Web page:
The 18th Party Congress and Chinese Cyberpower

China’s leadership is changing. It’s cyber policies – at least in the short term – seem set.

China will announce its new leadership slate this week and the rest of the world will start scrambling, trying to figure out what the lineup means for the prospects of economic and political reform as well as the direction of Chinese foreign policy.

It is hard to know what, if any, impact the political succession will have on Chinese cyberspace policy. Despite the claim in a State Department cable published by WikiLeaks that Politburo members Li Changchun, the propaganda chief, and Zhou Yongkang, China’s top security official, coordinated the hack on Google, we do not have a clear vision of what the top leadership thinks about cybersecurity and cyber power. The incoming leaders do have policy experience, probably more than their predecessors. Li Keqiang, who is expected to be named Premier, chaired the National Network and Information Security Coordination Small Group, and Zhang Dejiang (possibly chairman of the National People’s Congress) and Liu Yunshan (Li’s successor as propaganda head) both served on the group, which drafted and approved major cybersecurity-related policies and national strategies. The group was briefly disbanded and later reconvened, but there have been no public reports of it meeting for several years.

Xi Jinping and the rest of the new leadership are likely to continue and deepen China’s development as a cyber power. Hu’s report to the National Congress is in part about his legacy, but also lays out some hints of how the Party sees the future. And cyber plays a more prominent role than in past reports. Hu Jintao’s 2007 report mentioned the management of the Internet (网络管理), the informatization of the People’s Liberation Army (信息化, greater use of information technology in modernization, support, and war fighting), and “non-traditional” security threats, but did not specifically mention cyber or information security. His 2012 report repeats the discussion of Internet management and informatization, but also admonishes China to “attach great importance to maritime, space, and cyberspace security.” This focus is reinforced by the promotion of Ma Xiaotian, who has cybersecurity expertise and experience, to head of the PLA Air Force. In a section on adjusting the economy, the report calls for setting up a trustworthy “information security system” (信息安全保障体系). And the report’s section on world trends notes network security along with food, resource, and energy security as important global issues.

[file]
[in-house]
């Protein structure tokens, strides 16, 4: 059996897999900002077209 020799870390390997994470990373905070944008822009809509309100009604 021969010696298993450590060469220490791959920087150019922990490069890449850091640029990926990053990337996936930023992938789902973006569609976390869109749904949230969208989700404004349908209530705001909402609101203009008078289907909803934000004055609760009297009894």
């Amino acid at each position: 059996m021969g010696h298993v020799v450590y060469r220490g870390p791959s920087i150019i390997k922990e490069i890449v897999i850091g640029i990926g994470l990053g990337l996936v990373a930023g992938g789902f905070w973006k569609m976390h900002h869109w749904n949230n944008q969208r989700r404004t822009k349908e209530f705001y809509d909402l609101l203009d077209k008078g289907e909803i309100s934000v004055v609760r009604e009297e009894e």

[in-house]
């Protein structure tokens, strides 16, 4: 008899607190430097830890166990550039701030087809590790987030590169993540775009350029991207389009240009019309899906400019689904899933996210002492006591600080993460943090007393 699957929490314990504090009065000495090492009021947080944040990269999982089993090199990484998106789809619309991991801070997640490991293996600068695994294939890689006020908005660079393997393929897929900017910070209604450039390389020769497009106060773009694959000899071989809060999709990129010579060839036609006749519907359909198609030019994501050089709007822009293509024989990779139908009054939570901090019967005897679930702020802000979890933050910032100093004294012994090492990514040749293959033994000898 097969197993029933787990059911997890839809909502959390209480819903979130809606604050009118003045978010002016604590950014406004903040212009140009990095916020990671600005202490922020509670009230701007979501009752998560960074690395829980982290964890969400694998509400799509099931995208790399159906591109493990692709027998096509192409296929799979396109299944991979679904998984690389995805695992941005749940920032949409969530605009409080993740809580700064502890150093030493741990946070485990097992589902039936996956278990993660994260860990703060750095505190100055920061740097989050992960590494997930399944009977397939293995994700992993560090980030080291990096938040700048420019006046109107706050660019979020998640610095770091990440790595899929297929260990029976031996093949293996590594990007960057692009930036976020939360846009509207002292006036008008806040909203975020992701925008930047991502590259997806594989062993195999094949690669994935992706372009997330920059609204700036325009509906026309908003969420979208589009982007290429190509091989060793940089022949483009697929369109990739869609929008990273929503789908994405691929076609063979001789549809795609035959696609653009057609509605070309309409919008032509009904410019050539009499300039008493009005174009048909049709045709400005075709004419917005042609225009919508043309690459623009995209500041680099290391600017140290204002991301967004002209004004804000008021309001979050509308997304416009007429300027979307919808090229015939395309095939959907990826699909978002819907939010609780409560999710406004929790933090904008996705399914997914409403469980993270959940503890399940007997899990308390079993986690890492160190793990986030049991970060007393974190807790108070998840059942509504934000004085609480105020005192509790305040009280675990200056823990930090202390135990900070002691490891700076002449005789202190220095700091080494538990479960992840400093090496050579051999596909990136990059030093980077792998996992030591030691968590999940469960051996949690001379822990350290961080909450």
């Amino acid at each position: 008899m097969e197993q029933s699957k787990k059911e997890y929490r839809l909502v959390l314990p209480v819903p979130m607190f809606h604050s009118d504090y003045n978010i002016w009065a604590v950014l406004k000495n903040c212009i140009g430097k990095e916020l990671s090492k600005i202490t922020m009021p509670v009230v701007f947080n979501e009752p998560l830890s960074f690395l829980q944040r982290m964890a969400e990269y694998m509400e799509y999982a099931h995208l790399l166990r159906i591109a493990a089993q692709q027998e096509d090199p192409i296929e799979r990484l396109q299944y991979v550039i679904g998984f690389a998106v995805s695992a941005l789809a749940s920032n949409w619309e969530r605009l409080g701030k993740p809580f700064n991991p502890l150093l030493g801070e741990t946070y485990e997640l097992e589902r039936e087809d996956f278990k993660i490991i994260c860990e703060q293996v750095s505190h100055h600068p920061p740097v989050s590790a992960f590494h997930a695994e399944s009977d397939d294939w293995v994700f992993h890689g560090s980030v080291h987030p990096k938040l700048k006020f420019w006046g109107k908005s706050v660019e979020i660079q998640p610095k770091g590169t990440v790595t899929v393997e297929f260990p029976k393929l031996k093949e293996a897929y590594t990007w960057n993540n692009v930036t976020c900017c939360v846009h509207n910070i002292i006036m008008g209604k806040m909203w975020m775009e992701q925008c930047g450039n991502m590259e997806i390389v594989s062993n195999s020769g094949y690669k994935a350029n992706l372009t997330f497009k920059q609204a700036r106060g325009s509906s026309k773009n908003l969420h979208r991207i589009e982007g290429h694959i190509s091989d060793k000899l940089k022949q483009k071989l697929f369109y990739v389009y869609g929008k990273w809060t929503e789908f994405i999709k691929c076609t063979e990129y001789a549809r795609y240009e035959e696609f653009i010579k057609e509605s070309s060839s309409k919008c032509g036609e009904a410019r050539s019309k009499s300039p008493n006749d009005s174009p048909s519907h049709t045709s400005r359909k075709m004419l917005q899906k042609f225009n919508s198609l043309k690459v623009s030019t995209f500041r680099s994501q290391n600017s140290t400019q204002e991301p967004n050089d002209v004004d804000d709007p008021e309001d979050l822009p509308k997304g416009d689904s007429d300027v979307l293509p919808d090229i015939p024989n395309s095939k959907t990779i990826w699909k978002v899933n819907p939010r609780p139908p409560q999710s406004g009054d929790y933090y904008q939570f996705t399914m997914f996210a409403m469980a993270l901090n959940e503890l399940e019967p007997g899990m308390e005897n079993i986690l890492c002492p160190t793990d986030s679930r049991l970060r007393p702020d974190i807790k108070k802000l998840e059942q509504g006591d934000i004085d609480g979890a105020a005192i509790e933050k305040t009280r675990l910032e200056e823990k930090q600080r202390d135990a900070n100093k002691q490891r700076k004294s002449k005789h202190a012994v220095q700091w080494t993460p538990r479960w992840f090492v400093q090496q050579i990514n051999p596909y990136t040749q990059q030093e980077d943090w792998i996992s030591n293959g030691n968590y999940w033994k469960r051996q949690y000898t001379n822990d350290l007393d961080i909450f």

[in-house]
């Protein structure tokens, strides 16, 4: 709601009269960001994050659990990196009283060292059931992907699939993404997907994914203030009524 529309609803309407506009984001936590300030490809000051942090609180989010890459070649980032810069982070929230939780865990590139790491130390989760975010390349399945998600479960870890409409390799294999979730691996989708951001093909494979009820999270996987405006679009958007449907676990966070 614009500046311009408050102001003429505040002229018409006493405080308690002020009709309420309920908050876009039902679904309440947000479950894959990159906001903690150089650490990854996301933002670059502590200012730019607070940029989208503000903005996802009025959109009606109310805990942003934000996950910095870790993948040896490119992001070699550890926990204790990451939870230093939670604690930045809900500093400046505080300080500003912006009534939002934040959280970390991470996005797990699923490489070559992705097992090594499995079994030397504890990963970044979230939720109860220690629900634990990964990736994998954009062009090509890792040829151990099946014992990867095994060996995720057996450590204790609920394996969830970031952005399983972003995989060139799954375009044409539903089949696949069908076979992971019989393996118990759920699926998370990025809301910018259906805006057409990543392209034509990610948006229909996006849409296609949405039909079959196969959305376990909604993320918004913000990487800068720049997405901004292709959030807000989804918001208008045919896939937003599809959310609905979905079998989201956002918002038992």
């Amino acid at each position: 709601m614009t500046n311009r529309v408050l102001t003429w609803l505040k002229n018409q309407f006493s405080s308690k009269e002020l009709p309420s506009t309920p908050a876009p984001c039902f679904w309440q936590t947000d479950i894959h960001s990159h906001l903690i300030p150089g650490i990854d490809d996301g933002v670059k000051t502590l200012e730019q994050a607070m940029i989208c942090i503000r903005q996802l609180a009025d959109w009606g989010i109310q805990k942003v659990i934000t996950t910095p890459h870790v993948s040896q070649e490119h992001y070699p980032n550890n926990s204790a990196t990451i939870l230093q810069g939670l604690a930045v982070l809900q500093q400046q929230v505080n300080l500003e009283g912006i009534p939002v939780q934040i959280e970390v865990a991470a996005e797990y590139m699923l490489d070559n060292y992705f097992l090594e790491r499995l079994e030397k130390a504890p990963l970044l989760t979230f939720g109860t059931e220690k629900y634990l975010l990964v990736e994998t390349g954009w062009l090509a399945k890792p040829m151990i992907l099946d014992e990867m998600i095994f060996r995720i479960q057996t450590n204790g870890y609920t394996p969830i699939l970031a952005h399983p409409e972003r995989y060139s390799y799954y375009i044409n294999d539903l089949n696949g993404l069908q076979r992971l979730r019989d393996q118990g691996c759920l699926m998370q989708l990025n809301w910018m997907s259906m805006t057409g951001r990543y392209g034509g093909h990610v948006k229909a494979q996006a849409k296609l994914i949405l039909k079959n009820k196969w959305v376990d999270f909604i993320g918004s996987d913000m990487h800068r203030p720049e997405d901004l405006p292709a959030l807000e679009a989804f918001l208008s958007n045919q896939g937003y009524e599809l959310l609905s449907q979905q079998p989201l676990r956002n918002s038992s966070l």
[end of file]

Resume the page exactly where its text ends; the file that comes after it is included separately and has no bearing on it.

We will have to wait and see if the new leadership has a different view of cyberspace and cyber power. As in all policy arenas, short-term change is highly unlikely as the new leaders consolidate their positions. I think it is unlikely in the mid-term as well. I suspect the top leadership is united in its view of cyberspace as an area of increasing global competition and belief that China must continue to develop its defensive and offensive capabilities.

Adam Segal is the Ira A. Lipman Senior Fellow for Counterterrorism and National Security Studies at the Council on Foreign Relations. He blogs at Asia Unbound, where this piece originally appeared. Follow him on Twitter @adschina.